Politics

Here’s how much money Detroit demolition contractors have given to Mayor Duggan


November 10, 2019, 11:49 PM by  Violet Ikonomova

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Mayor Mike Duggan (Deadline Detroit photo)

Detroit Mayor Mike Duggan’s demolition program has come with a return on investment of sorts: Since 2013, when federal funds were first set aside for demolitions in the city, the mayor has seen his campaign coffers infused with tens of thousands of dollars in contributions from contractors selected to participate in the program. 

Duggan collected more than $45,000 from demolition contractors and their employees through his 2017 re-election bid. Contributions went to his campaign and a nonprofit supporting mayoral activity.

“Citizens and voters ought to be wondering what kind of consideration is given for contributions like that,” Michigan Campaign Finance Network board member Rich Robinson told Metro Times in a 2017 report on demo contributions to Duggan. "I don't think donors give money for selfless reasons. You have to ask what the real interest is.”

The money could keep pouring in should city council and voters agree to the mayor’s proposed $250 million bond to keep up the pace of current demolitions as federal money for the program dries up. 

Council is due to vote Tuesday on whether to advance the millage to the March ballot, but the Friday release of a scathing audit could raise more questions before a final decision is made. 

The biggest demolition donors to Duggan tended to be from those who received the most work. Rickman Enterprise Group’s CEO, Roderick Rickman, and sub-contractor Todd Demand gave the Duggan campaign a total of more than $10,000 in 2016. Now-deceased Adamo executive John Adamo contributed $5,600 between 2013 and 2015. Both companies are among the top five recipients of federal and local demolition dollars, earning $29.8 million and $57.3 million, respectively, since 2014.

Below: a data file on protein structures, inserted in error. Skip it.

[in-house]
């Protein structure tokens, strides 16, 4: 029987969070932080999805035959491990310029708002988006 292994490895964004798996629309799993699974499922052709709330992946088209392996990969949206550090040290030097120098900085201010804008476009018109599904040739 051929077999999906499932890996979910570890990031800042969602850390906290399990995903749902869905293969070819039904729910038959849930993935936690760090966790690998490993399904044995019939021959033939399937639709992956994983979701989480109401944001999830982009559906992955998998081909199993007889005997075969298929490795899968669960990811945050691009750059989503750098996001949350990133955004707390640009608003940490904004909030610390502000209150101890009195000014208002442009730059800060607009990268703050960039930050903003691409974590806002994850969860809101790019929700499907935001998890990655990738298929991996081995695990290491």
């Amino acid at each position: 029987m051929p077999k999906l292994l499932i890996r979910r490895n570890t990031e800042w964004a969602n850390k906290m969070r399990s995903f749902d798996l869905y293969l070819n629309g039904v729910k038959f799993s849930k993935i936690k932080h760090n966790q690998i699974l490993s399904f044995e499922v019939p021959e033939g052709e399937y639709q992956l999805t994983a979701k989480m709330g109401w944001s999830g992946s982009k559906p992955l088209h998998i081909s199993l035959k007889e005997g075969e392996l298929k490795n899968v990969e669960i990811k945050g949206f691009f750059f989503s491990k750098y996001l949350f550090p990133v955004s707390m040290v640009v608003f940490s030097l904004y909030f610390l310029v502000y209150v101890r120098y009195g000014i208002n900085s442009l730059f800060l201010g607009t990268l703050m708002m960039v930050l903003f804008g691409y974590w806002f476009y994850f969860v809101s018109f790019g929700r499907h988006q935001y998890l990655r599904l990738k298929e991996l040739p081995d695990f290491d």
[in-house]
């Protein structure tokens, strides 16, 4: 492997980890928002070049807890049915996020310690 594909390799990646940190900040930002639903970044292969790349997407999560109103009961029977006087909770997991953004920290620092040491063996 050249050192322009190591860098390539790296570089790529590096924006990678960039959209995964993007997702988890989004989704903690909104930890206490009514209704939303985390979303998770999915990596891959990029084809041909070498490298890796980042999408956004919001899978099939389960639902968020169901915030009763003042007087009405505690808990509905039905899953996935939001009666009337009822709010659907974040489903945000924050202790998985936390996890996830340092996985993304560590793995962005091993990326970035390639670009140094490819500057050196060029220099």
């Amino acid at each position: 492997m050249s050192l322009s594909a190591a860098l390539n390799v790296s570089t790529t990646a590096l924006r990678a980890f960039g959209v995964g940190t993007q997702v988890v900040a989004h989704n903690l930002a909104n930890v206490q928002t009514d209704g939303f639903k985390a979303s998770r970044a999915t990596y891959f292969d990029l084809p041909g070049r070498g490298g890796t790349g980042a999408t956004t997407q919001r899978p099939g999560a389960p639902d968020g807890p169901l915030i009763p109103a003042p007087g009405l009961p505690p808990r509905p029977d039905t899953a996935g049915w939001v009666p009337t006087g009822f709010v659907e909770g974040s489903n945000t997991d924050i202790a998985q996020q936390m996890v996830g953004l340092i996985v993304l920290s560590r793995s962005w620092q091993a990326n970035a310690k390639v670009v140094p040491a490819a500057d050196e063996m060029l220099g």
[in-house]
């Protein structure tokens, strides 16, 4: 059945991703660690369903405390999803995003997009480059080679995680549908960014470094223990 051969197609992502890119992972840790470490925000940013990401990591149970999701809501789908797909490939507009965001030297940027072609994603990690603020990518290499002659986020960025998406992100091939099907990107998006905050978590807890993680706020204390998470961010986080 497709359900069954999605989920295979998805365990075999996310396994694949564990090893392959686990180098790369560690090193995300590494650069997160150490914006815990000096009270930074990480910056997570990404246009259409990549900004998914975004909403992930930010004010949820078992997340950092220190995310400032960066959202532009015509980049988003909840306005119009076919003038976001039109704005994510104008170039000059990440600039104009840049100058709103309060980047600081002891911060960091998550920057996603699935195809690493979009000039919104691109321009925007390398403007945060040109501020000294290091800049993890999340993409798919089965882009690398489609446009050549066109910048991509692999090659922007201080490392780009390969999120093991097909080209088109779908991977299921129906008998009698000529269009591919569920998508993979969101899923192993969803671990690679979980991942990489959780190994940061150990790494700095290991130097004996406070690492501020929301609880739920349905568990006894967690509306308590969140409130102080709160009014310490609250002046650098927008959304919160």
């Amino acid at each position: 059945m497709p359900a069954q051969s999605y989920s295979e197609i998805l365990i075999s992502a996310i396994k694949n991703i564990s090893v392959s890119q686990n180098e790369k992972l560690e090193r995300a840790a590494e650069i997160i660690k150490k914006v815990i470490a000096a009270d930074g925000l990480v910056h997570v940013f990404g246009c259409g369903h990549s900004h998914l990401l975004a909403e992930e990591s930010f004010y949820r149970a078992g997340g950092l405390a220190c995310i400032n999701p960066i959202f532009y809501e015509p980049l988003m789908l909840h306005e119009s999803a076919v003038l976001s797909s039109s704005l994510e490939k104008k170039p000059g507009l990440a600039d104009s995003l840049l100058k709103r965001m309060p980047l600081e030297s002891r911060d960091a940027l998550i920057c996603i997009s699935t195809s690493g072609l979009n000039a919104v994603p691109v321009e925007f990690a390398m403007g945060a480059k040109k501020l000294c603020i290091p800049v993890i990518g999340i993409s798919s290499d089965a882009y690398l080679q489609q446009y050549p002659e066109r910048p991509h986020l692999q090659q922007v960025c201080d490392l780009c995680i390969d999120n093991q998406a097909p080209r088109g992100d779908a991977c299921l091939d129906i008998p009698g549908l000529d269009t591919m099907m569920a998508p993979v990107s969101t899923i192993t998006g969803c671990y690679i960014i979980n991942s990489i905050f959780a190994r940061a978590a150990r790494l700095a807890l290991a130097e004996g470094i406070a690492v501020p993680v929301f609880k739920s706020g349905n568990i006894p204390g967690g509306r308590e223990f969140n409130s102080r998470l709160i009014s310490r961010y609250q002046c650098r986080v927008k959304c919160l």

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(Photo: Violet Ikonomova)

Two former Adamo officials were recently each sentenced to a year in prison for taking bribes while rigging bids.

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MCM Management Corp., meanwhile, was the top contributor to Duggan. Its executives, Robert and David Mardigan, donated approximately $12,300 in 2013 and 2014, before they began a several-month demo blitz for which they were paid $4.4 million. That was the extent of their work in the city.

The company gave an additional $3,000 to the nonprofit Detroit Progress Fund linked to Duggan, which pays for activities supporting his office — like a recent  questionable breakfast meeting in which a city official strongly urged select residents to advocate for the bond before council. The final direct contribution from an MCM executive came in December of 2014 — the same day the city announced the second round of federal money for blight elimination. 

Jenkins Construction executives were also among the top donors to Duggan — giving $12,000, between 2013 and 2015 — but only received $10,000 in demolition work during that time. The company has previously held at least one other city contract.

The Duggan administration has always insisted contributions have not influenced contracts or policy decisions like the bond issue.  

“The mayor hears from residents almost every day who live in these neighborhoods who want to know when the vacant house next to them will be torn down,” said mayoral spokesman John Roach. “That’s his motivation for the bond program.”

Though the contributions on their own represent just a portion of Duggan’s war chest — he raised about $2 million for his last mayoral bid — they’re significant when compared with how much he’s pulled from average Detroiters. In the nine months before the 2017 primary, for example, Detroit residents gave Duggan just $54,000, with the lion's share of the rest of the contributions coming from businesses, according to an analysis by Crain’s.

Duggan’s bond proposal would require Detroit property owners to pay an average $57 a year over the next 30 years, based on the average home value of $19,000. The bond would help eliminate what officials say are a remaining 19,000 abandoned houses by 2025. 

Detroit’s Auditor General on Friday reported that the program, which has taken down about 19,000 houses thus far, failed to comply with rules and lacks sufficient oversight. The report was initiated two years ago.

Jack Thomas contributed to this report.



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By: Violet Ikonomova